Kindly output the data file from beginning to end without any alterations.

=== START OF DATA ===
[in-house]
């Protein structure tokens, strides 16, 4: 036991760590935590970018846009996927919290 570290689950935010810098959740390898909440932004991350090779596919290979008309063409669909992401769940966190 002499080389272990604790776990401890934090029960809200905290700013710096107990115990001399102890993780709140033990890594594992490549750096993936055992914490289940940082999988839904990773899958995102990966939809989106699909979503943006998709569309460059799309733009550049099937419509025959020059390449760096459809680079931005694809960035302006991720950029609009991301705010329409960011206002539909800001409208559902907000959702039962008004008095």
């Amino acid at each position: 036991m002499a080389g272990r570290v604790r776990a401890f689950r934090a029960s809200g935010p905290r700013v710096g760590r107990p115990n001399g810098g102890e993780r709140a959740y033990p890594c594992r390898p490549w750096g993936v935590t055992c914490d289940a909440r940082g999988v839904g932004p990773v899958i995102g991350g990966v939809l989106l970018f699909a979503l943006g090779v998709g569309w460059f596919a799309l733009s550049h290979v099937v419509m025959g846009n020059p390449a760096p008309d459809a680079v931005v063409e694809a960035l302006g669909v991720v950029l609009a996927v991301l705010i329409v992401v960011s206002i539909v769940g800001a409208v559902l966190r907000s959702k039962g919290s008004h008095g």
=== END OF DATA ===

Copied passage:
[in-house]
């Protein structure tokens, strides 16, 4: 036991760590935590970018846009996927919290 570290689950935010810098959740390898909440932004991350090779596919290979008309063409669909992401769940966190 002499080389272990604790776990401890934090029960809200905290700013710096107990115990001399102890993780709140033990890594594992490549750096993936055992914490289940940082999988839904990773899958995102990966939809989106699909979503943006998709569309460059799309733009550049099937419509025959020059390449760096459809680079931005694809960035302006991720950029609009991301705010329409960011206002539909800001409208559902907000959702039962008004008095």
């Amino acid at each position: 036991m002499a080389g272990r570290v604790r776990a401890f689950r934090a029960s809200g935010p905290r700013v710096g760590r107990p115990n001399g810098g102890e993780r709140a959740y033990p890594c594992r390898p490549w750096g993936v935590t055992c914490d289940a909440r940082g999988v839904g932004p990773v899958i995102g991350g990966v939809l989106l970018f699909a979503l943006g090779v998709g569309w460059f596919a799309l733009s550049h290979v099937v419509m025959g846009n020059p390449a760096p008309d459809a680079v931005v063409e694809a960035l302006g669909v991720v950029l609009a996927v991301l705010i329409v992401v960011s206002i539909v769940g800001a409208v559902l966190r907000s959702k039962g919290s008004h008095g």